Keeping your head in the clouds has become a multi-billion dollar proposition. And Silicon Valley is practically tripping over itself to invest in the burgeoning space.
After weeks upon weeks of speculation and rumors, cloud-storage company Dropbox ’s latest mega raise is finally confirmed. San-Francisco based Dropbox filed its Form D with the Securities and Exchange Commission last night disclosing that the company has inked a deal worth as much as $450 million.
This most recent round of funding is Dropbox’s third, and was led by BlackRock, Morgan Stanley and T. Rowe Price and Associates, according to venture-capital industry deal book CrunchBase. CrunchBase priced the round at $350 million because Dropbox has reportedly opted to secure another $25 million as part of the round, but will hold the line there, despite having the option to pull down as much as another $125 million.
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As Dropbox moves to become more enterprise-friendly, it has also been staffing up aggressively. Just last week, Dropbox announced that its new Austin office would be growing from 30 to 200 people.
The timing of Dropbox’s mega raise is notable because it’s just weeks after rival cloud-storage company Box reportedly filed to go public. The Box filing is under wraps thanks to a new regulation passed as part of the JOBS Act -- or Jumpstart Our Business Startups Act -- allowing companies with annual revenue of less than $1 billion to file their initial public offering prospectus with the SEC confidentially. (If you remember, the option for confidential filing was how Twitter got its IPO process started.)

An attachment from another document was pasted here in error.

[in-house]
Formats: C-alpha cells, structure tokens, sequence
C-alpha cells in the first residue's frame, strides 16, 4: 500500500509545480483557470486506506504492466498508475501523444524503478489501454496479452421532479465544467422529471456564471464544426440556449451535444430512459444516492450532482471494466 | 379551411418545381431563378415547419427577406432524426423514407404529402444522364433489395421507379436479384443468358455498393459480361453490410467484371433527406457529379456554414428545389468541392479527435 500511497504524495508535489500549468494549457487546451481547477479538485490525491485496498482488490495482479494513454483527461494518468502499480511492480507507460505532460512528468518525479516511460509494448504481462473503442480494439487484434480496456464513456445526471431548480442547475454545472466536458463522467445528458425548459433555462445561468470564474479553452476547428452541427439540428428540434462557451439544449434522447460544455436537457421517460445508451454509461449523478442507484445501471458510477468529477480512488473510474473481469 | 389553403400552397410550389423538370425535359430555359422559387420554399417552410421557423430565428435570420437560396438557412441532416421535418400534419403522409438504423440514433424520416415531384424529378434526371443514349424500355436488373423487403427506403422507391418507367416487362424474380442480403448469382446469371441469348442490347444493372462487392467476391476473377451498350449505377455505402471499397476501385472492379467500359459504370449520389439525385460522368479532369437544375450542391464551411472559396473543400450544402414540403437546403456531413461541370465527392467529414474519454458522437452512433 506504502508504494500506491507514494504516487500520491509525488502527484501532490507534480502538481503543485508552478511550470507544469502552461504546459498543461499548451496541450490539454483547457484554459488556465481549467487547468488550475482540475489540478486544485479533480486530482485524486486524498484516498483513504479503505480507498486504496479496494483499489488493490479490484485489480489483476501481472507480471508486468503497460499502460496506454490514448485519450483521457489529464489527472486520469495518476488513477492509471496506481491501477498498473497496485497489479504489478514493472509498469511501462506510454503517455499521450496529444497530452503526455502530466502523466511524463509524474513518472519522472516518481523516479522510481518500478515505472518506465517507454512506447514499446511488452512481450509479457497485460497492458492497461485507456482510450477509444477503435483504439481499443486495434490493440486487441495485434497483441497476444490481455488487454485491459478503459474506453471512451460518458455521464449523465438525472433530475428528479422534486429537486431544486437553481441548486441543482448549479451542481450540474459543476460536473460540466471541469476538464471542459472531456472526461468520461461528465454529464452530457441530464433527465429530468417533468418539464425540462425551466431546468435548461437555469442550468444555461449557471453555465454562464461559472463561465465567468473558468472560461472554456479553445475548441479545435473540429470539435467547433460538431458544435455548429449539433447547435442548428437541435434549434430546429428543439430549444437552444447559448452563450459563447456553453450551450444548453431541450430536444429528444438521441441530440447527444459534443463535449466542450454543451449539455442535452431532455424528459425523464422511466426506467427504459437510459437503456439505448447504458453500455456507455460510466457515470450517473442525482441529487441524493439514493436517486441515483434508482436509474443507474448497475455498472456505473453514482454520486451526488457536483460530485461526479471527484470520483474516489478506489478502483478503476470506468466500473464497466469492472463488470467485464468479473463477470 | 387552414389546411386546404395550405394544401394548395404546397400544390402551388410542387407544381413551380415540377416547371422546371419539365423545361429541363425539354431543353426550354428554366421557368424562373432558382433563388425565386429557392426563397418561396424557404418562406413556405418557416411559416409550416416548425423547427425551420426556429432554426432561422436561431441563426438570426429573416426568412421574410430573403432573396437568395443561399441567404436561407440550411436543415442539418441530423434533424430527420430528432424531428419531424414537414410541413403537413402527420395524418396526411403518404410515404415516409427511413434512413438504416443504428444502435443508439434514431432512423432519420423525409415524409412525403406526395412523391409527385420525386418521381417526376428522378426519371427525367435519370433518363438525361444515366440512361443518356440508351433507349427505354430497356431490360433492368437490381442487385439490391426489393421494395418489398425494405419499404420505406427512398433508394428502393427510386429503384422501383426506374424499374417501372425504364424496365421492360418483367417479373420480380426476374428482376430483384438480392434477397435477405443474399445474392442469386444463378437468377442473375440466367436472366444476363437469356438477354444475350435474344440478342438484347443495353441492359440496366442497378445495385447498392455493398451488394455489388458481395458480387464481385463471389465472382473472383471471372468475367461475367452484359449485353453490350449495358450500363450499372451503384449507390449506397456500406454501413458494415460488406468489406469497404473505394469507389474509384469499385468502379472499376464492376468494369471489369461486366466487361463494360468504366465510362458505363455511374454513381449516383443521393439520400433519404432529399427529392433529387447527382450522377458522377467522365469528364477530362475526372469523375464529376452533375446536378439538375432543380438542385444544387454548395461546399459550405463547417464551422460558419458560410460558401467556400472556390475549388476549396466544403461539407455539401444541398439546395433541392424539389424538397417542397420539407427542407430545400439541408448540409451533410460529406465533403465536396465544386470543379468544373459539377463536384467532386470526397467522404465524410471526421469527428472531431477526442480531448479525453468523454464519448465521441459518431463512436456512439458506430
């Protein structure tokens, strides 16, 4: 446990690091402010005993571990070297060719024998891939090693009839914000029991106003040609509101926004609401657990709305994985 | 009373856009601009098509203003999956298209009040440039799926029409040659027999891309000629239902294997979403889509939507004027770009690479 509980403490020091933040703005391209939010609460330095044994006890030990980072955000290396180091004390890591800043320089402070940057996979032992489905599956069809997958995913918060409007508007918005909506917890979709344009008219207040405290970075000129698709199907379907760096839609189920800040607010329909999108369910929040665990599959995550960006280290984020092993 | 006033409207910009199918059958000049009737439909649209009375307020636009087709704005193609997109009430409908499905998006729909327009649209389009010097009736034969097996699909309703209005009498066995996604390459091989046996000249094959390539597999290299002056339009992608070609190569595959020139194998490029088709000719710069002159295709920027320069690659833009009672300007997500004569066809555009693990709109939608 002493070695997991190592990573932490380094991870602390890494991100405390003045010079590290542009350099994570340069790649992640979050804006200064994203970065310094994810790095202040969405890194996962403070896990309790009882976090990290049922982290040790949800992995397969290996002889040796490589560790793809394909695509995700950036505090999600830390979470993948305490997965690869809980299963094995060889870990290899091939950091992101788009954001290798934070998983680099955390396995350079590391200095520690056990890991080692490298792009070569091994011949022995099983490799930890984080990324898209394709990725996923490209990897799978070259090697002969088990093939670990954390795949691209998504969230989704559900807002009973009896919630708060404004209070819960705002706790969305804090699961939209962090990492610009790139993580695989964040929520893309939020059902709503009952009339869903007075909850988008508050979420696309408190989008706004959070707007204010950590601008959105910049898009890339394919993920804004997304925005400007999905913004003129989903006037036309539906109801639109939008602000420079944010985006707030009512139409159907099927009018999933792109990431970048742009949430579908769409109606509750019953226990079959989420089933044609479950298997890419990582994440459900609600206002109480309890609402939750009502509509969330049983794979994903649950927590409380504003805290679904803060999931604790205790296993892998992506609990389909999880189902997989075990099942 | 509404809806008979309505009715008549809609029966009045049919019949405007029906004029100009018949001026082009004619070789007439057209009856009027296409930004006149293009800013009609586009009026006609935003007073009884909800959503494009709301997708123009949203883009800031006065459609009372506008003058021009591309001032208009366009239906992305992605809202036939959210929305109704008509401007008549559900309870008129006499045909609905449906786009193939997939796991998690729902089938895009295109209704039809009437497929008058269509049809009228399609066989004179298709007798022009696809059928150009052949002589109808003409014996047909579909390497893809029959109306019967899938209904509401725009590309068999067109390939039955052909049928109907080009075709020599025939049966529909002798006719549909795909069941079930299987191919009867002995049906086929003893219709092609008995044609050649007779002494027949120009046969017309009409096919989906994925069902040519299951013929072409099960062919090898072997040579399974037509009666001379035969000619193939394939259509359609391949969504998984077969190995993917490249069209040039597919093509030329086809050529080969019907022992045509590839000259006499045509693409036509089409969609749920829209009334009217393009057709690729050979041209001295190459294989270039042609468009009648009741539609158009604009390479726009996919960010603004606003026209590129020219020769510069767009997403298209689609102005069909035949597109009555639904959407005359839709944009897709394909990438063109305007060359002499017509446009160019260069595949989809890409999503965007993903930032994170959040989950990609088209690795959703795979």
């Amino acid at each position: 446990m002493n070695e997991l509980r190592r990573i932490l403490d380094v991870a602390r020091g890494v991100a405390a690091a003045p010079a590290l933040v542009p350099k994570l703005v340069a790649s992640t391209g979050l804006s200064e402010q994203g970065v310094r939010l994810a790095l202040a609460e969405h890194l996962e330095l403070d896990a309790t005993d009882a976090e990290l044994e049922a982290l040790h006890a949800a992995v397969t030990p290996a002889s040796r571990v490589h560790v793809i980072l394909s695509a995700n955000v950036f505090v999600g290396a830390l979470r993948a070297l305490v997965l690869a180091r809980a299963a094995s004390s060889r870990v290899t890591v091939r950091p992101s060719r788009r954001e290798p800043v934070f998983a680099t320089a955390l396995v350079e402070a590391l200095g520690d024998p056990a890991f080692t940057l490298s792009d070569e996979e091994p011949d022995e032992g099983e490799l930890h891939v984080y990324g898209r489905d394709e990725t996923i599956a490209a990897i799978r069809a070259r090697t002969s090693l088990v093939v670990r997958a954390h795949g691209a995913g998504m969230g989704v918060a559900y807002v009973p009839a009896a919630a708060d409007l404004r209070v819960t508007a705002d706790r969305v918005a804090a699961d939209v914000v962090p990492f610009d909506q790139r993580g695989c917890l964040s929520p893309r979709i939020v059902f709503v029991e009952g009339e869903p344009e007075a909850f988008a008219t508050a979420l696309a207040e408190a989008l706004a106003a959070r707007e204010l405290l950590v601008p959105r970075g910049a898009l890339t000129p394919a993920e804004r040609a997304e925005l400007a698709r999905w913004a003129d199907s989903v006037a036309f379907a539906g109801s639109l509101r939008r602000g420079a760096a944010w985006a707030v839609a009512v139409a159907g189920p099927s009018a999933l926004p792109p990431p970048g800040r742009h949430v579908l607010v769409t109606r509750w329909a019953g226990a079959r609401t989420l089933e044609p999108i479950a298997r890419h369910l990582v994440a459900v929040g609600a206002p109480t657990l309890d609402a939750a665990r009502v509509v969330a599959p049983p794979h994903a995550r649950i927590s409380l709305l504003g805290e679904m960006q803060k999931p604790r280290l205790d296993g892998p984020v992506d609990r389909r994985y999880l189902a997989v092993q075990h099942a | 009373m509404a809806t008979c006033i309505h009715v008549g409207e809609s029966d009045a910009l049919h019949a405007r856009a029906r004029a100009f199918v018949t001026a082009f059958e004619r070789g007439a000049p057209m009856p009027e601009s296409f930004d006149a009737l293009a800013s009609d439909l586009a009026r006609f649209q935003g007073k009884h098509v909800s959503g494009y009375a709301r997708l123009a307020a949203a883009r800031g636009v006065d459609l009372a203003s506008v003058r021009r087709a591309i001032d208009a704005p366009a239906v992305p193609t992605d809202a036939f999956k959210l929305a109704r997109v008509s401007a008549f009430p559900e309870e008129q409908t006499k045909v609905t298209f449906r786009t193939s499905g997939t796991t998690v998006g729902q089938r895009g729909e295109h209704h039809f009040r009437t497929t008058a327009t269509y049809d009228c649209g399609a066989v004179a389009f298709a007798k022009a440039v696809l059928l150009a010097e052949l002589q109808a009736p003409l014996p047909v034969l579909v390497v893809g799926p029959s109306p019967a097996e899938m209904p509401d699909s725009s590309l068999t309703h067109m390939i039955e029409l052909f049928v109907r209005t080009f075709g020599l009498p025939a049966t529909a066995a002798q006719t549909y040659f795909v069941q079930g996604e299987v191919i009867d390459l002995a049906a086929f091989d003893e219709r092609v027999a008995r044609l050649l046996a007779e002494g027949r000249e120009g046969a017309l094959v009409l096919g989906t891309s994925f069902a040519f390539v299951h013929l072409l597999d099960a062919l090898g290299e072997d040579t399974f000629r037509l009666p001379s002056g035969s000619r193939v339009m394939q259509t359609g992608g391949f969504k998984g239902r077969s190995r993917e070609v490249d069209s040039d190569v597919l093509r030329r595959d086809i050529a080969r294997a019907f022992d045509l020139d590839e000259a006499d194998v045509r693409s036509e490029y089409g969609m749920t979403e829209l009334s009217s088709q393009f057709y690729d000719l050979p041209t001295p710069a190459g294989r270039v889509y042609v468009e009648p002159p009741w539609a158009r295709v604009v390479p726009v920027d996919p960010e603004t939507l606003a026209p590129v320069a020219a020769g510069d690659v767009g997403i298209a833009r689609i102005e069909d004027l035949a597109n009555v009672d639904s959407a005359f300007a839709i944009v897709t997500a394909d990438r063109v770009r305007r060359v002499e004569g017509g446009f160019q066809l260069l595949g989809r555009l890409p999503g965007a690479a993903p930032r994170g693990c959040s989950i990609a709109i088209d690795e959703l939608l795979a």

Box’s move to go public comes on the heels of its own fundraising blitz. The Los Altos, Calif.-headquartered company secured $100 million in funding -- its sixth raise, or in VC jargon, its Series F -- in December led by Itochu Technology Ventures, Mitsui & Co, Telefónica Digital, Telstra, Macnica Networks Corp. and DFJ Growth, according to CrunchBase.
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That Box would be going public was not really in question. Nor is it for Dropbox. The Silicon Valley cloud-based storage rivals Dropbox and Box both have scores of venture capitalists nipping at their heels, anxious for a return on their investment. That is, after all, what makes the venture capital industry go round.
As Dropbox and Box stay at each other’s necks, it’ll be curious to see whether being bigger or first is the better IPO strategy.
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